The other is that you just use a mild soap in your water and wipe it out. I prefer this method as it cuts down on the chance of cross contamination and gets the flavors of the other foods out of the pan. You would not want your fried chicken to taste like the fish you had the night before. When you finish this method, wipe it down with a paper towel. Then place it on the stove burner on low heat for a few minutes to force any water out. When you get done with this, lightly grease it with oil and put it away.
If you miss some water and your cast iron develops some light rust, use steel wool to scrub it off and then grease and season the pan. If it is not light rust and does not come out with steel wool, use the method below for burning it off. Do not use sandpaper or a steel brush, these can cause grooves and scratches which will hold food particles; making the pan no longer non-stick.
Some people wash them with salt or baking soda. These will also get the flavors of other foods out of them and will help get some crusted in foods out of them.
Do not ever put your cast iron in the dishwasher. It is a hand wash item.
Occasionally, you will goof and burn something into your pan. If it does not come right out, do not put water in it and let it soak. Cast iron does not like that water and will rust. Do not scrape with sharp instruments. That will scratch it and make it stick from then on and food will get in the scrape. Scrub it with steel wool. Not a soaped steel wool pad. If it still does not come out, do not throw it away and do not despair. A trick that I learned from my dad and grandfather is a life saver. It saves a lot of work and money, replacing cast iron is not cheap. Replacing good cast iron is just flat expensive.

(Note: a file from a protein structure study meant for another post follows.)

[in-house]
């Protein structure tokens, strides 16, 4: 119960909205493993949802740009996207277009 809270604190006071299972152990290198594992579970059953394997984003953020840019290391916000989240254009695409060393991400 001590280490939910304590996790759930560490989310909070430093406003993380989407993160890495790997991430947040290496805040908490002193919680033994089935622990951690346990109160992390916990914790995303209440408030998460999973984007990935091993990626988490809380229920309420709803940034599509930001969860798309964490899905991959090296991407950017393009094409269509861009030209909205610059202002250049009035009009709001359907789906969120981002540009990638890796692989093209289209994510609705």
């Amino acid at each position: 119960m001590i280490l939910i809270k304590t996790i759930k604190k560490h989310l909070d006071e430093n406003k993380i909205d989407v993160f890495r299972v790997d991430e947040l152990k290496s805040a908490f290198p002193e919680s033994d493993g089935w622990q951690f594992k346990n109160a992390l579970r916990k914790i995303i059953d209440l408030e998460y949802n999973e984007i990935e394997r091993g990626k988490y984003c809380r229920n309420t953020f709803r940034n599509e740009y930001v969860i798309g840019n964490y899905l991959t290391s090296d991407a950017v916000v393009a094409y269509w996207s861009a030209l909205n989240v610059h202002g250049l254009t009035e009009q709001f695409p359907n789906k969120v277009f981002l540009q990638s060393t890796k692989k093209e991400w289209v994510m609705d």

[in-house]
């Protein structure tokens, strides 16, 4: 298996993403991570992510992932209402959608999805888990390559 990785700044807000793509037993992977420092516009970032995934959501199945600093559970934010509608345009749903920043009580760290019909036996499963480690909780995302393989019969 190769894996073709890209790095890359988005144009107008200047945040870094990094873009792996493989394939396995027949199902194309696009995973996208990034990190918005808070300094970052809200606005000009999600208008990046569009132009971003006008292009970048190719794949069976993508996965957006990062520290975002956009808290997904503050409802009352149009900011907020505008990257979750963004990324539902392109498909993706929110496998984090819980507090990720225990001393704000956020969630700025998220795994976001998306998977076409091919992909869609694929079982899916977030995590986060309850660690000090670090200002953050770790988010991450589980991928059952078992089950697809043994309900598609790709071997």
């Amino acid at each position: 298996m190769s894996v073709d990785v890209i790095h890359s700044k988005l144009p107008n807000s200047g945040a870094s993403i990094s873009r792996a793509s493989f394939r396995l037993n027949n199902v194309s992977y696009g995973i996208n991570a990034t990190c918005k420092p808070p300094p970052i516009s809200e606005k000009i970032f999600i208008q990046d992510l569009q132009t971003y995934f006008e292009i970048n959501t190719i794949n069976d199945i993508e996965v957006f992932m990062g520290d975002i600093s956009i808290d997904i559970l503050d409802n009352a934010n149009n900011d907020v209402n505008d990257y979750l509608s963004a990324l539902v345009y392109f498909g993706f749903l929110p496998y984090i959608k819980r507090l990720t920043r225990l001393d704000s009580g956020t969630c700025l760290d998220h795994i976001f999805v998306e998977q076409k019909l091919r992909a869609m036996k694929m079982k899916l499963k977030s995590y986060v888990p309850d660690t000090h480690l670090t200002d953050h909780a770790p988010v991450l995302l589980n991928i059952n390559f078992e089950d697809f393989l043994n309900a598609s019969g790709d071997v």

They would build a campfire in the back yard in their fire pit. Then they would lay the cast iron right at the edge of the fire and it would burn the food and grease out of the pan. Sit and enjoy your campfire because the food needs time to burn out. When the fire finally burns down, do not take the pan out until it is cool. The next day is soon enough. Then, LIGHTLY tap it with a hammer. The nasty burned in food will drop right out of the pan.